Earl Street is one of the oldest streets in Kingston, gaining its current name in 1850. Many of the homes were built as far back as the 1830s. The gentry and industry workers had dwellings here. Of course the grander homes belonged to the wealthy, although it appears some of what we now call duplexes, and row houses, were occupied by various professionals who had tenants, or offices, in the adjoining spaces, and several of the smaller homes were owned by businessmen and managers in trades such as hardware, and various shops. These days doors, verandah and sometimes even the facade of a duplex or row house may be painted in unmatched colours – owners do not seem to discuss choices. At the corner of Earl and Sydenham is the Rosemount, built in 1849. It is now a bed and breakfast – I stayed one night there two winters ago. Quite a difference seeing it surrounded by green. I love the chimneys. 

My room two years ago on 2nd floor. Restored cast iron fence
An early skinny house? Note the 1/2 in the address. I did not find any information. There are a few of these.

I did stop at the Springer Market outside City Hall, not many vendors to entice me to spend my money. Perhaps it is busier on Saturdays. At the urging of my pandas I bought a goodie baked on Wolfe Island. I am quite sure I have had too much doughy stuff since arriving in Kingston. The walking tours are a great way to get in at least 10,000 steps (to make you feel less guilty about a treat) and learn some of he local history of the area. I downloaded the App, so far have not listened to the audio but found the information more useful than in the booklet. 

In an attempt to keep away from a routine I am trying to eat any meals out at places I have not been to. Lunch was at Chez Piggy, although pricier than what I would normally pay for lunch I decided it was about time I checked this hidden place put. A nice outdoor patio, shaded enough for me to not regret the decision to eat al fresco. I chose the Cha Gio Salad: Vietnamese spring rolls (chicken, pork and shrimp), fresh greens, coriander, mint, glass noodles, cucumber, bean sprouts and chopped peanuts with a light dip/dressing on the side. Absolutely delicious! I sometimes worry that a popular tourist spot will be a disappointment, this was not. Attentive service without feeling I was rushed. Very fresh greens, a snap to the bean sprouts – they must grow them in house or buy locally – spring rolls lightly deep fried, none of the usual greasiness often encountered in spring rolls. A satisfying meal that did not sit heavily. I love a good salad. No photos, and my pandas were not happy with me when I told them they could wait until dinner.

The final photo is of Wellington Place, having gone through a major renovation I first noticed in 2014 and watch with interest whenever in Kingston. It is nearly ready for occupation; personally do not like the modern additions. I expect it is better than having it torn down.

2.50 coffee Crave; 2.50 chocolate de pain; 24.00 lunch; steps: 18,007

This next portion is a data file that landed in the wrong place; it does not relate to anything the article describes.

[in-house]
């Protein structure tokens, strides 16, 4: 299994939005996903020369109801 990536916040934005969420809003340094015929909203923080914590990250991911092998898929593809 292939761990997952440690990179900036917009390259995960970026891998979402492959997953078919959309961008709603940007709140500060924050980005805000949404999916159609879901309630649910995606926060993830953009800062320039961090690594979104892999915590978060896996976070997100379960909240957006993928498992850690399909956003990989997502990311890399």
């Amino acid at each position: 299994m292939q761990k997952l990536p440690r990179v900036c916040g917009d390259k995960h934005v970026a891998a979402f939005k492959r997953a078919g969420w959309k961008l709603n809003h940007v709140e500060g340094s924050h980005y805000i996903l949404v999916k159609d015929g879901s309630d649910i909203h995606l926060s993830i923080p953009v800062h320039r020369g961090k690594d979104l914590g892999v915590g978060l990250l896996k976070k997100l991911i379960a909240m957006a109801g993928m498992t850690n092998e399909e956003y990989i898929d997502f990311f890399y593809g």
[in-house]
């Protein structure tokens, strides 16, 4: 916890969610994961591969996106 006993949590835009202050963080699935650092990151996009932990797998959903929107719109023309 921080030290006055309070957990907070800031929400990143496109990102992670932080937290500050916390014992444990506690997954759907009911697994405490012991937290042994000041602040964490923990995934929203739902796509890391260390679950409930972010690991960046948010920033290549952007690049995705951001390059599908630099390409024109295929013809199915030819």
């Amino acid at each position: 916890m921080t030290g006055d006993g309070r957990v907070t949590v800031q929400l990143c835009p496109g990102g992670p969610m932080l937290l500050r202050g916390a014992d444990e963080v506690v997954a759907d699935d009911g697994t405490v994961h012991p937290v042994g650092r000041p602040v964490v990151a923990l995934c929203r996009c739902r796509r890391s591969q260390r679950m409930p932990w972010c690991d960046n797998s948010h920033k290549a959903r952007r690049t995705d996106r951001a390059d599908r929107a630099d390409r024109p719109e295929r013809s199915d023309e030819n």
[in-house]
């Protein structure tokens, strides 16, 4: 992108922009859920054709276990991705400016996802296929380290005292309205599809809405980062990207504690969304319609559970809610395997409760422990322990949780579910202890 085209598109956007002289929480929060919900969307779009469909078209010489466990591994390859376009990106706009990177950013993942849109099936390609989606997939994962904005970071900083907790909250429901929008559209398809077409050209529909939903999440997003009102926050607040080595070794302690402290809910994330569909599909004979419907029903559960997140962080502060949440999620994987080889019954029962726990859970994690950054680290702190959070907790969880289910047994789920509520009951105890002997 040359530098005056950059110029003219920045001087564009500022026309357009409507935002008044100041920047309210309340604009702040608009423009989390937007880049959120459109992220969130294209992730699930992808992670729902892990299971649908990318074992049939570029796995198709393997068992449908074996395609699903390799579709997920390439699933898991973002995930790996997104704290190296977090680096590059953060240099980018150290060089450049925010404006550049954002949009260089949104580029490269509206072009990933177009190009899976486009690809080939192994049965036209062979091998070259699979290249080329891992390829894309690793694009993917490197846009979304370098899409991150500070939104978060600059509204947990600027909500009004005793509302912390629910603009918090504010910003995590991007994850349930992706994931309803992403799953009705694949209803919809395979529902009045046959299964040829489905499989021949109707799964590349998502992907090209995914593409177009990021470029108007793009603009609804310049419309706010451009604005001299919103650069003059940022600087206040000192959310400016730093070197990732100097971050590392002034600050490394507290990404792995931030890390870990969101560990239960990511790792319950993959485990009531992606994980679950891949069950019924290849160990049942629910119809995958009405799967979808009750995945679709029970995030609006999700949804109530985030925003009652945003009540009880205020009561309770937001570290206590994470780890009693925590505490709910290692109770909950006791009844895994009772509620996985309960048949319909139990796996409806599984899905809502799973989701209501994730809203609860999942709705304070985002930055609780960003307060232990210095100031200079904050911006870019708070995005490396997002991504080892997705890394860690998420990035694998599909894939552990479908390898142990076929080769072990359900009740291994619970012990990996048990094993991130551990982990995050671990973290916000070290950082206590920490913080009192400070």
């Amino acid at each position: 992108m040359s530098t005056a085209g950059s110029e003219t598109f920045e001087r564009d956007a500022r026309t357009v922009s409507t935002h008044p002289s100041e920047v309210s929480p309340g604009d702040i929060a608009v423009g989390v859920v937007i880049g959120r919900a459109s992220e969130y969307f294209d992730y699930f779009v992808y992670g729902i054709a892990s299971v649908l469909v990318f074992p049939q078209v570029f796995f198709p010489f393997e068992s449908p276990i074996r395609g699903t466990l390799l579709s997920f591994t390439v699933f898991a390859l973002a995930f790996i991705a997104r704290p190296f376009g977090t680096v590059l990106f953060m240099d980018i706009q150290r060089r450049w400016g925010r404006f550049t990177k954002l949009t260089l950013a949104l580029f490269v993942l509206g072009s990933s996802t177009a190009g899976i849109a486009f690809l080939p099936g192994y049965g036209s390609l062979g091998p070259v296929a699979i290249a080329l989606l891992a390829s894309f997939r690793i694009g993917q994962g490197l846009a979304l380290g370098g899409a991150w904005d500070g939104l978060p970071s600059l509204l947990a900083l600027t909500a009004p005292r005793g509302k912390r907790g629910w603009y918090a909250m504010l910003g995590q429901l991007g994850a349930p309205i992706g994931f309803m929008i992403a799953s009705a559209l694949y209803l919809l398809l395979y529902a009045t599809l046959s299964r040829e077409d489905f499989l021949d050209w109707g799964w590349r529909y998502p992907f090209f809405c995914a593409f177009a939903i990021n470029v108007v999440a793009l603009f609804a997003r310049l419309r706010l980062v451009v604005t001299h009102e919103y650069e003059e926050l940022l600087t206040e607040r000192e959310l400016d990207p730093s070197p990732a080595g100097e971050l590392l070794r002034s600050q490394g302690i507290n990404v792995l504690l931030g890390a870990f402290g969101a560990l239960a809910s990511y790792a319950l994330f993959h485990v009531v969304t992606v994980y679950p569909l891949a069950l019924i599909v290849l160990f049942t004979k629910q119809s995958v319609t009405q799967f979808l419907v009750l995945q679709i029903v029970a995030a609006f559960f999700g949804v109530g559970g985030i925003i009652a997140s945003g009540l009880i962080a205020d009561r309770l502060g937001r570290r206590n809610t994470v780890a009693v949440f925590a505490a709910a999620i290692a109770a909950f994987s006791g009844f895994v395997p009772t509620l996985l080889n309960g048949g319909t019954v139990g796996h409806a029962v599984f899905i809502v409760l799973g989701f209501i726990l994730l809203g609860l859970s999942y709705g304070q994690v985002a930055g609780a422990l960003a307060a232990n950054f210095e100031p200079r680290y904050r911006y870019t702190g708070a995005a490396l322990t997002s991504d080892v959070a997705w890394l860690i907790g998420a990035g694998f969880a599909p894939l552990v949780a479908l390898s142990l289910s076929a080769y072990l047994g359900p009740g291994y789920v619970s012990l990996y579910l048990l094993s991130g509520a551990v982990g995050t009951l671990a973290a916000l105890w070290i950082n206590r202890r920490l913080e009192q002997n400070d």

My Canada 150: Day 3

There is something comfortable about returning to a place previously visited. I expect it is along the lines of going to the cabin, or snowbirds flying to Florida, enough familiarity to encourage exploring without being completely out of ones depth. Kingston has become like that for me. It took this long to also discover that few of the tourist sites open until June. Kingston has become one of my cities to discover and what better time than for Canada 150.

I am still staying in the country which means up early for a ride to town. For my first week I expect this will be my routine. Crave was my first stop. Fortified with a good cup of coffee and a spinach feta danish I finished my book and worked on my first blog entry for this trip. With photos not uploading in town then sporadic internet in the country I was doubting my adventures will ever read. I shall persevere. I plan to shed books as I read them in an effort to lighten my load for going home.

A walk up Princess St., the downtown core, I eventually met up with my daughter for an early lunch (for me, late breakfast for her) at Geneva Crepe Bistro where I tried the Great Canadian crepe with peameal back bacon, (I am absolutely certain I have never had this before – it must be an Eastern Canada thing) scrambled egg, mushrooms and green onion. It was very good but far too much. I only ate half. A doggy carton spent three hours in my hand – next time I will insist on a bag also. My daughter had the Elvis crepe, topped with banana, bacon, maple syrup and chocolate ganache – and peanut butter on the inside from what I could see – somehow my darling child (28) ate the whole thing. We definitely needed to walk off our meal. 

Always feed your pandas first

A self guided Walking Tour of Kingston was the perfect outlet. To suit the upcoming Canada 150 festivities we chose to “Walk in Sir John A.’s Footsteps.” Rather than plug into the App I had downloaded my daughter became my personal guide, reading aloud each short blurb in the booklet I also had. Until recently she worked with Haunted Tours of Kingston proved an easy transition and she added some snippets of unexpected information along the way. (No secrets of the trade were revealed).
Sir John A. was the first prime minister of Canada, with Kingston slated as the capital of the country. Rather short lived, with Ottawa eventually becoming our capital city. We spent a lovely afternoon looking at some of the homes Sir John A. either lived in or rented for family members. Kingston reminds me in some ways of Victoria, maintaining many homes built in the 1800s, the main difference is that homes in Kingston were build using stone, brick or limestone. Some of these were beautifully crafted with many retaining their fabulous brick or stonework. 
Few of the grand homes are single family dwellings these days
Just look at the detail!

I was quite happy to see that St. George’s Cathedral was open to visitors. My last visit to Kingston found only one church actually open to the public, this was not one of them. Playing in the air was the sound of what the flock might encounter, an organist was practising the pipes, quite enthralling. Finding signs of the inane in places too often sombre always delights me. I was not disappointed – pews are uncomfortable so why not soften the seat with a personal cushion? On the way out I was tempted to give a go on the two bell pulls flanking the main doors. I refrained. 
Sunday’s best outfit

I was also quite exhausted by the time we made our way to where my other daughter had parked her car. My grandson had a friend over so the early evening and dinner were quite boisterous. I was in bed by 9:00 and probably only woke up once until I had a near cramp in my thigh. Wearing my runners tomorrow. 

4.60 coffee and danish (Crave); my daughter treated me for lunch; 21000+ steps